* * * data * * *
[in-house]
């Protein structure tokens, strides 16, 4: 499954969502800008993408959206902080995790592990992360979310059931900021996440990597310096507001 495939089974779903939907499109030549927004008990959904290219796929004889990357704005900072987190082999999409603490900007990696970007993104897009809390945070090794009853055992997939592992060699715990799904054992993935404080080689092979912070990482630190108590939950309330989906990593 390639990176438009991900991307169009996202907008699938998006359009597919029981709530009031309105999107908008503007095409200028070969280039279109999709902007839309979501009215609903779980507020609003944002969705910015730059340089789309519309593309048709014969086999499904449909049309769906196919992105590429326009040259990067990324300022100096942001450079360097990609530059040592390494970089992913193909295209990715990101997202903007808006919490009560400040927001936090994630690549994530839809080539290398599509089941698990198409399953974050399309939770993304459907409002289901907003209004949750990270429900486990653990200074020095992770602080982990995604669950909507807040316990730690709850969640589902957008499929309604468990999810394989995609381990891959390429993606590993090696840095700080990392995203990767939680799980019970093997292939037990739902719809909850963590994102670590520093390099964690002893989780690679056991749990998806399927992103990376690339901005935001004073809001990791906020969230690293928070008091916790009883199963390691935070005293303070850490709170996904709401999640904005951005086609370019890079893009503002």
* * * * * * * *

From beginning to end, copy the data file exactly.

[in-house]
């Protein structure tokens, strides 16, 4: 499954969502800008993408959206902080995790592990992360979310059931900021996440990597310096507001 495939089974779903939907499109030549927004008990959904290219796929004889990357704005900072987190082999999409603490900007990696970007993104897009809390945070090794009853055992997939592992060699715990799904054992993935404080080689092979912070990482630190108590939950309330989906990593 390639990176438009991900991307169009996202907008699938998006359009597919029981709530009031309105999107908008503007095409200028070969280039279109999709902007839309979501009215609903779980507020609003944002969705910015730059340089789309519309593309048709014969086999499904449909049309769906196919992105590429326009040259990067990324300022100096942001450079360097990609530059040592390494970089992913193909295209990715990101997202903007808006919490009560400040927001936090994630690549994530839809080539290398599509089941698990198409399953974050399309939770993304459907409002289901907003209004949750990270429900486990653990200074020095992770602080982990995604669950909507807040316990730690709850969640589902957008499929309604468990999810394989995609381990891959390429993606590993090696840095700080990392995203990767939680799980019970093997292939037990739902719809909850963590994102670590520093390099964690002893989780690679056991749990998806399927992103990376690339901005935001004073809001990791906020969230690293928070008091916790009883199963390691935070005293303070850490709170996904709401999640904005951005086609370019890079893009503002």